Northern Ireland

Barra McGrory briefs Stormont committee on supergrass trial

Barra McGrory
Image caption Barra McGrory said he had an open mind on the use of supergrass evidence

The Director of Public Prosecutions has told an assembly committee he could imagine the "howls of protest" following the outcome of the Tommy English murder case given the available evidence.

Barra McGrory was briefing the justice committee on the outcome of the trial.

Mr Justice Gillen acquitted 12 men of all charges against them.

The verdicts included nine men who were charged with the murder of leading UDA member Tommy English.

In his judgement, the judge demolished the credibility of Robert and Ian Stewart, two self-confessed UVF members who admitted their involvement in the murder and agreed to give evidence against their alleged accomplices.

Mr McGrory explained the operation of the 2005 Serious Organised Crime and Police Act, which he said was designed to bring transparency to cases based on accomplice evidence.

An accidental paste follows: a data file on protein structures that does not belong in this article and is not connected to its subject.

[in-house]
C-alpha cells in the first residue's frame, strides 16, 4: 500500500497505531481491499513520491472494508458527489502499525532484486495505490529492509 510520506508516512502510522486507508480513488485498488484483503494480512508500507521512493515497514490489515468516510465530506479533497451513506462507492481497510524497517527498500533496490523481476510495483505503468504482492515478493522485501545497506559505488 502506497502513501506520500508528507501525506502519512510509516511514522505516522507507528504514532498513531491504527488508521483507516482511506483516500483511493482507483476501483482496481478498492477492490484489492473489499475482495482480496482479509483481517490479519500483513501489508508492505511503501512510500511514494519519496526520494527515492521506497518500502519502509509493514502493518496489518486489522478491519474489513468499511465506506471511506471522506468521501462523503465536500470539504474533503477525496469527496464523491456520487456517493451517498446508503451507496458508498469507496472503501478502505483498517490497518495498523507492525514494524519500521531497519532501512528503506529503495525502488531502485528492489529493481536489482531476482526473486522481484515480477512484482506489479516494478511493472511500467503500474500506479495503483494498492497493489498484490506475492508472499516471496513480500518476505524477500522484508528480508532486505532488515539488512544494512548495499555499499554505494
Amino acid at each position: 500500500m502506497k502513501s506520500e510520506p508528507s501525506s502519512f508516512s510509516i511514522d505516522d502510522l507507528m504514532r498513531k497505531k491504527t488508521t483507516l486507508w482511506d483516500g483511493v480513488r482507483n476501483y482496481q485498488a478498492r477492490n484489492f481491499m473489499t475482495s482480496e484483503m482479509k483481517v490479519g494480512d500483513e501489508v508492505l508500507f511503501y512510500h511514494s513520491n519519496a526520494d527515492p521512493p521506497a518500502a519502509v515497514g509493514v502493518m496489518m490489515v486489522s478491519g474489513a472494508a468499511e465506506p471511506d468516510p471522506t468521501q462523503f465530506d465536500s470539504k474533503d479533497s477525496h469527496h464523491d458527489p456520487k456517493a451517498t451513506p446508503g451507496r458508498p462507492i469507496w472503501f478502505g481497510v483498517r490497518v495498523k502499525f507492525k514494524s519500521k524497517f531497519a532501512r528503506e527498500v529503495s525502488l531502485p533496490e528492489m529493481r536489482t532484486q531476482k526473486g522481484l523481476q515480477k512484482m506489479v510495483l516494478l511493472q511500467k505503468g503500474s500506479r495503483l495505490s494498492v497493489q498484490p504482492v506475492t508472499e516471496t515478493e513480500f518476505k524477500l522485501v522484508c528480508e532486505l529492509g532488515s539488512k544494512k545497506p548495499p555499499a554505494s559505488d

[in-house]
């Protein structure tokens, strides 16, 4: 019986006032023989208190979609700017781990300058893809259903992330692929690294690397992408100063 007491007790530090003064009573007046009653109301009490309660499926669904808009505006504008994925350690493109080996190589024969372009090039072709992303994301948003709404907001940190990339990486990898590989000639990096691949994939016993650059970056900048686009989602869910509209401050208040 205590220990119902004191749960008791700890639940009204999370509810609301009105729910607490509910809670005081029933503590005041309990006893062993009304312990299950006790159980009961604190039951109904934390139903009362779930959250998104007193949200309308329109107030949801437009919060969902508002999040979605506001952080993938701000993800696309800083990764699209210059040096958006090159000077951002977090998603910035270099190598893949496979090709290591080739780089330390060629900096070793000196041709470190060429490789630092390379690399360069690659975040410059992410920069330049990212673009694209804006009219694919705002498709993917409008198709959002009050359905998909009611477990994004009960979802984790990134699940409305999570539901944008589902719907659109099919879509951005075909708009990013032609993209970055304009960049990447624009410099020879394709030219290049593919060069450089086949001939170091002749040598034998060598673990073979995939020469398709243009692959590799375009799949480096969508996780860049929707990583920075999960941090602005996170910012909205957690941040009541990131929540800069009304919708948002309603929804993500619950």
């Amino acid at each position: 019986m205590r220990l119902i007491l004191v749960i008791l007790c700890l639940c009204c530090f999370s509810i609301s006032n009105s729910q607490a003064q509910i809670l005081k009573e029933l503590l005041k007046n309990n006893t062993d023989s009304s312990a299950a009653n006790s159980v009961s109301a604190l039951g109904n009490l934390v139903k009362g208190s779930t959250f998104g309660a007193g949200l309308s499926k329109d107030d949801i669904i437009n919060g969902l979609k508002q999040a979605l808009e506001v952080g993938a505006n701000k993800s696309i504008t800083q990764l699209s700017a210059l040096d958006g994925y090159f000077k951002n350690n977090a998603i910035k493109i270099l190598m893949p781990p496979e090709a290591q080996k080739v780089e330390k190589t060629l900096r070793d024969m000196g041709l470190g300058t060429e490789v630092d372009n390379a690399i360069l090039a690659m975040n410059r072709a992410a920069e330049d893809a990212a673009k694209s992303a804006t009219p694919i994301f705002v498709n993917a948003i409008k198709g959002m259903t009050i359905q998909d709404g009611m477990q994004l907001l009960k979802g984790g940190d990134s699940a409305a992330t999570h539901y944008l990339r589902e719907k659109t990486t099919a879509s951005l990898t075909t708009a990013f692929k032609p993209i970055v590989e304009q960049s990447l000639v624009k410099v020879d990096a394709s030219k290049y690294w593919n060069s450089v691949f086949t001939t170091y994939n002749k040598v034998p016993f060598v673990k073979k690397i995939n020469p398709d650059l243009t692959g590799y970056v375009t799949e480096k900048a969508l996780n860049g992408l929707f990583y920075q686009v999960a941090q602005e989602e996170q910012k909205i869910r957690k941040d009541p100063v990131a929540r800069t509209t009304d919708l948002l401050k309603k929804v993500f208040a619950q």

He spoke of the "litany of terror that was visited on the community in which the Stewarts lived".

In reply to a question from the DUP's Jim Wells, Mr McGrory acknowledged that the outcome of the trial had undermined public confidence in the prosecution system.

"Of course I do. It's one of the reasons that I'm here," he said.

Mr McGrory indicated that he had an open mind about the use of accomplice evidence in future cases.

"I wouldn't want to take any fixed or dogmatic views as to whether or not evidence of this kind would ever be used again," he commented.

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